Rogers: boob behind the tube


When I signed a 2-year digital TV contract last July with Rogers, it was following a long and painful price negotiation with their customer service department. Unhappy that they had increased their prices last summer, I argued to get it at the previous price. Plus additional discounts for invoicing screw-ups. Now, 9 months into the contract, this month’s invoice displayed a sudden hike in the amount due. Of course, I called them up immediately.

(Following several minutes of unbearable Muzak)

Me:  Hi. The amount on my invoice is higher than usual, and I’d like to know why.
Rep:  Yes. Rogers has increased the price of some of their programming packages, including the one you’re subscribed to.
Me:  When I signed up, I agreed to a particular price. I’m not interested in, nor do I intend on, paying more.
Rep:  Unfortunately, they’ve decided to increase the price. Rogers is constantly making improvements to the levels of service they offer their clients.

(Play along. Benefit of the doubt.)

Me:  Okay. Can you tell me what these improvements are?
Rep:  Well, um, Rogers is always bringing improvements to existing services, to better serve their clients.
Me:  Yes, I got that part. Can you tell me how this will benefit me, specifically, in my day-to-day experience, when I watch TV?
Rep:  Um, unfortunately I can’t really say… specifically…
Me:  That’s what I thought. Once again, I was already paying more than I’d like for cable, and I have no intention of paying more. So please change my invoice to the price I used to pay.
Rep:  Unfortunately, I can’t change the price of the packages.
Me:  Sure you can. I’ve negotiated with you guys before to get better pricing.
Rep:  Yes, I can see you have discounts on your invoice.
Me:  Yes. So just adjust that so that I don’t pay more. You can call it a credit, or a discount, or whatever label you need to on your end, as long as I don’t see an increase. Look, it’s simple. I know I’m screwed to stay with you for the 2-year duration of the contract. But you have a choice: you can keep me at the increased price and know for a fact that you’re losing a client after the contract, or you can work with me and keep me as a client.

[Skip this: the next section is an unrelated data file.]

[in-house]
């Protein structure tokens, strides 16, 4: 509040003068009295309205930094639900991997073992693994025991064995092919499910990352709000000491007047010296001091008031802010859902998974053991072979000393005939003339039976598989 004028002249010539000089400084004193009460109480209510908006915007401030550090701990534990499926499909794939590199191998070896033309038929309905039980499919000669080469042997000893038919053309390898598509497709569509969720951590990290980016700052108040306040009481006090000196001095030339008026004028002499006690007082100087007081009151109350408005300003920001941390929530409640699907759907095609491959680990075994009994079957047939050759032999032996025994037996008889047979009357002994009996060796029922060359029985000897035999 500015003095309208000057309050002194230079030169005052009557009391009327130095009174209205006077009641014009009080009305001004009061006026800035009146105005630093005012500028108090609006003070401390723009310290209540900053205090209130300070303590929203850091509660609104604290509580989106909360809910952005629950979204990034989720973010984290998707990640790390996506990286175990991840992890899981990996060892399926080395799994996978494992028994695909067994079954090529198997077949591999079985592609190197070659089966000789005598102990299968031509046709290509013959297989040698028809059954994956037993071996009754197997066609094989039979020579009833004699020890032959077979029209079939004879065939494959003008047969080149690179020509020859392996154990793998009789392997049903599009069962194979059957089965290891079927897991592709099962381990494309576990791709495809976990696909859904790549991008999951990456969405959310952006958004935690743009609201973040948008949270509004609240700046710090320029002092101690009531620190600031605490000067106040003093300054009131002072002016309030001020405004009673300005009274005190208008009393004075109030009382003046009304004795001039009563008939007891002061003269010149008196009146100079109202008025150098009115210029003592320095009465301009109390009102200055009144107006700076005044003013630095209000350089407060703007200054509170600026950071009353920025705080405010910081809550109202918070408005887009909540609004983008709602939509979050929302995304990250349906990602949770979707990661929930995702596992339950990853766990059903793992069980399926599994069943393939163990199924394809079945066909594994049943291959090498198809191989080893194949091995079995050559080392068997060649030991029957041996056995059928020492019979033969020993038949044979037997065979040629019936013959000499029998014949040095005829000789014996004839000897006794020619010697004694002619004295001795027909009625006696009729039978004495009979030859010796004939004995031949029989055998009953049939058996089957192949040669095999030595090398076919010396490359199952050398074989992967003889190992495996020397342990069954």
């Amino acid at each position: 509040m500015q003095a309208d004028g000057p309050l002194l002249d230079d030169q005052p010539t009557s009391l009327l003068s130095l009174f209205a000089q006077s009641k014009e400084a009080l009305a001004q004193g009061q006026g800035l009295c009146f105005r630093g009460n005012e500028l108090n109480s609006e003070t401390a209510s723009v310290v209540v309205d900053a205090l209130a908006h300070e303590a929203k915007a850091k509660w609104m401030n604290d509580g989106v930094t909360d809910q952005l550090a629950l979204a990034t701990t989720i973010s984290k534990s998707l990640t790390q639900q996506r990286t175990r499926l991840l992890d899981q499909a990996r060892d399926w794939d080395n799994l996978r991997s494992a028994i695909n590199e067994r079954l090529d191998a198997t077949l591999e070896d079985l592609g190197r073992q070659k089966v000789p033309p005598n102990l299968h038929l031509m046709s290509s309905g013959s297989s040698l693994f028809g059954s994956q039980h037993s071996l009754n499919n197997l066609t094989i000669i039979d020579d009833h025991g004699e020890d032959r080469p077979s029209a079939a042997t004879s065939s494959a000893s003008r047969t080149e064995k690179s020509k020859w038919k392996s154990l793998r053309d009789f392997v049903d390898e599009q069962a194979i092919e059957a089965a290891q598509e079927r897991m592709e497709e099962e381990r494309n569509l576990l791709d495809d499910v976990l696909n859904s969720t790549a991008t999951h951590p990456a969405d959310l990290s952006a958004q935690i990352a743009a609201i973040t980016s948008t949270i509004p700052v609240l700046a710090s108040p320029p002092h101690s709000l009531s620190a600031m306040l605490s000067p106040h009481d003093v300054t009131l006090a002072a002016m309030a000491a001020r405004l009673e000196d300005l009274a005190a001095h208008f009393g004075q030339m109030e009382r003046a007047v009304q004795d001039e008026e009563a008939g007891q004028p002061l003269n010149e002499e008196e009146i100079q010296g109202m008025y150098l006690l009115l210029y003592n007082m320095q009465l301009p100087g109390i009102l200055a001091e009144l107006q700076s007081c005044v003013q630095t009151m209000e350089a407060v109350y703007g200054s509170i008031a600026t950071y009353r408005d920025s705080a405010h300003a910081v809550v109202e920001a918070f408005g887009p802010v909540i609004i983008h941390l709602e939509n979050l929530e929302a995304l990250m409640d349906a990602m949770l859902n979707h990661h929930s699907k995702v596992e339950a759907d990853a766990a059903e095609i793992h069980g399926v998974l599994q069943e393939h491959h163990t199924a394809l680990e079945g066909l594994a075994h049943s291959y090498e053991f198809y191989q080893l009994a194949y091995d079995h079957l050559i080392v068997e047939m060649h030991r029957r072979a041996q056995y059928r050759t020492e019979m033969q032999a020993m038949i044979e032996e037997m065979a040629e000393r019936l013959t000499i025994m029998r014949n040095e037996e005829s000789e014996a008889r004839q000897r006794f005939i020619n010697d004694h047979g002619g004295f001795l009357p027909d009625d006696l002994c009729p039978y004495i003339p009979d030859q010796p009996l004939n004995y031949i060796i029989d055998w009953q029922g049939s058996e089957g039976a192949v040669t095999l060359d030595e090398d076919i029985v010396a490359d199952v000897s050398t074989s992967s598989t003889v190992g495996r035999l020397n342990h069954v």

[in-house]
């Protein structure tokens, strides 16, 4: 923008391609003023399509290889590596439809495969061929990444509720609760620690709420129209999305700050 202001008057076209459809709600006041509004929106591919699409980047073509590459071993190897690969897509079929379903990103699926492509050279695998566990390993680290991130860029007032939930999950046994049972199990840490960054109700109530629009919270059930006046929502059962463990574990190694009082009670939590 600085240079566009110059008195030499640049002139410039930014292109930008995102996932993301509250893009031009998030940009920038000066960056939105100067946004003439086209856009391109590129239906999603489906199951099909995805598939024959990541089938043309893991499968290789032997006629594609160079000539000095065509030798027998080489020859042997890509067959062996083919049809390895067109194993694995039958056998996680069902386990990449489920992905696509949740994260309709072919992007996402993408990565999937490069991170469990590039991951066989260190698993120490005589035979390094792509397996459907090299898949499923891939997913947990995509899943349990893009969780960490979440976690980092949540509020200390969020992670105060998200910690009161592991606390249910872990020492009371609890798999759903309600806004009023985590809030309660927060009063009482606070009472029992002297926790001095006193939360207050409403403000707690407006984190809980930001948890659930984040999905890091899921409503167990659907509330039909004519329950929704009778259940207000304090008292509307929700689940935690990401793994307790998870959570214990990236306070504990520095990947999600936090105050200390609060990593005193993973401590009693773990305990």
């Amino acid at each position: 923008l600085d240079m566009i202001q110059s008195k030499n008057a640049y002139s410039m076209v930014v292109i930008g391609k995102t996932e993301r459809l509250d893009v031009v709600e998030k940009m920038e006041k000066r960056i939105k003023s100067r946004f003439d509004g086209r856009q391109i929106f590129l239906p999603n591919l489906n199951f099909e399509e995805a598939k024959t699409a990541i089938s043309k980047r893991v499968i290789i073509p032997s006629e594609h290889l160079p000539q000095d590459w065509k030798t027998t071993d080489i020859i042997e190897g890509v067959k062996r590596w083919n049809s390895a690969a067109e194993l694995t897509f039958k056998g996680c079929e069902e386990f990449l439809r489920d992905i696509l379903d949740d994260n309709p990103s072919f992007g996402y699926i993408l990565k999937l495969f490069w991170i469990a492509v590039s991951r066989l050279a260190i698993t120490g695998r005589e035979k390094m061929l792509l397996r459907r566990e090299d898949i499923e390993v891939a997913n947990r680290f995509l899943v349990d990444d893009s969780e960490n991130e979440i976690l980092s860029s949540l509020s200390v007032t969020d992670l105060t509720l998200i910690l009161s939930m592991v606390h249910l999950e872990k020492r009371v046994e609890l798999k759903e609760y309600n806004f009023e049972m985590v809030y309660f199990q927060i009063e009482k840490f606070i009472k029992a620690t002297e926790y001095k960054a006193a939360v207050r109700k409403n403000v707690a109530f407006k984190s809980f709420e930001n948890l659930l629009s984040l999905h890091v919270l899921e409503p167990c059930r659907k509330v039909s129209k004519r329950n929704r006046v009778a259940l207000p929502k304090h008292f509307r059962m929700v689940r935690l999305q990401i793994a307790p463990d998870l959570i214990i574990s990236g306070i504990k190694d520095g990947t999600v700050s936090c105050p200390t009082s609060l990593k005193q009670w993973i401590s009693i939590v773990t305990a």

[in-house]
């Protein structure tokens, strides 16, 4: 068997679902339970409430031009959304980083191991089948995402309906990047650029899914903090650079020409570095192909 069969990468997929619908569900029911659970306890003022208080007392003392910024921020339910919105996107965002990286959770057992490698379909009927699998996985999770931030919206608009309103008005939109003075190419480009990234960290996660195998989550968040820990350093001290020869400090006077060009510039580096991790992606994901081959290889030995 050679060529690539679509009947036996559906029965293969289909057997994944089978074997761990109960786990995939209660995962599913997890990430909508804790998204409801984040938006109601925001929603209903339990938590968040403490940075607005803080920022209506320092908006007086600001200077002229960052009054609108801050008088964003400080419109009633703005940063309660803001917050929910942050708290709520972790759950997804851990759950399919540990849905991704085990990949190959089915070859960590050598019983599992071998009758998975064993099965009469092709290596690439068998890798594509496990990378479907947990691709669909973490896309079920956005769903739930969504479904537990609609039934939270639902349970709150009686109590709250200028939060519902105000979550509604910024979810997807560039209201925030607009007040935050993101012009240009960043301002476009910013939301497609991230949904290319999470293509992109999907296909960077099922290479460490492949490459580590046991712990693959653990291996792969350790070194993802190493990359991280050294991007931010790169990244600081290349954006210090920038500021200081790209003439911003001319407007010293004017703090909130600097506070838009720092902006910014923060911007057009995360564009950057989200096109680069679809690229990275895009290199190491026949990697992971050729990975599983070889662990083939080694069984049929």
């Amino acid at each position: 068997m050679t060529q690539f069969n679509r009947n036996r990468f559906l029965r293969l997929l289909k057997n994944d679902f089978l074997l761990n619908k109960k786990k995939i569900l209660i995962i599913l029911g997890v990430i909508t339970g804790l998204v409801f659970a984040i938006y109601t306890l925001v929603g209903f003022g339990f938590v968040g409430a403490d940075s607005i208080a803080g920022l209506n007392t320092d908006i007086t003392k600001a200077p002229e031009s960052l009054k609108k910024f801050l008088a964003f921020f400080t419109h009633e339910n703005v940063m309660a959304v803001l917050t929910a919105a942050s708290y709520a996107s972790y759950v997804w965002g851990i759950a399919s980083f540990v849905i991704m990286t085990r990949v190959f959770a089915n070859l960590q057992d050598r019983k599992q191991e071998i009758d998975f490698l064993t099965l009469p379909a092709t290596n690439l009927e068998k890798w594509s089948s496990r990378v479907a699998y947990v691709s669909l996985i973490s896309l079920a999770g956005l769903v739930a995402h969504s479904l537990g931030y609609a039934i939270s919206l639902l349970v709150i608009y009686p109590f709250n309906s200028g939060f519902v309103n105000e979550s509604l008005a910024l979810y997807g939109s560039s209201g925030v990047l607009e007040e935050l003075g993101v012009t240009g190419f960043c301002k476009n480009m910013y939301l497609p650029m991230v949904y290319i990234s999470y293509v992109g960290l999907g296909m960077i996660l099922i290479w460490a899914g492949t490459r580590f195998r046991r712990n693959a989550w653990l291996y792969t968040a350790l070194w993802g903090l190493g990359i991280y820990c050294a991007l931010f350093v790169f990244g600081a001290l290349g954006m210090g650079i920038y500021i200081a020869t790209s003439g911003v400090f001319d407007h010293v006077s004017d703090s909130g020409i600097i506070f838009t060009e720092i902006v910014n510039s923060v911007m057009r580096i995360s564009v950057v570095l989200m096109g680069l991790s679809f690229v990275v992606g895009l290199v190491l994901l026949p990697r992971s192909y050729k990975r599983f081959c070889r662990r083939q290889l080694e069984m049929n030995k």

(Pause.)

Rep:  Okay, here’s what I can do. We have a promotion right now, on the package you currently have. It’s 20% off for 12 months. But your current discounts will no longer be valid.
Me:  That’s OK, because the 20% off more than compensates for it. (Translation: in the end, I’m still paying less, which is what I wanted)

(Note: Always ALWAYS repeat what you THINK they’re saying, to make sure you’ve understood correctly.)

Me:  So you’re telling me that for 12 months, as of today, I will keep the exact same package I currently have, and I will get it for $X less than I am currently paying.
Rep:  That’s correct.
Me:  Great, let’s do that.

But clearly isn't.

But clearly isn't.

In conclusion:

–  Never, ever accept a random change in service levels or price unless it’s in your favour.
–  Never, ever accept their initial refusal or dismissal. Push back. I’ve never called anywhere without getting something in return, with varying degrees of success.
–  I’m appalled that it would take a client threatening to leave before being offered a better deal. Shouldn’t the better deal be offered automatically, as a thank you for clients’ continued business? Oh wait. That would involve some notion of customer service.
–  I’m still getting my package for less. Again.

Stop and smell the espresso, part deux


Come to Momma!

This morning, UPS delivered a relatively large parcel to our home. Finally – after two years of dutifully accumulating Air Miles, and thanks to SuperJan’s commendable customer service, we are now the proud owners of the highly anticipated, the one and only, this-is-what-espresso-should-be-like Jura Ena 5 espresso maker!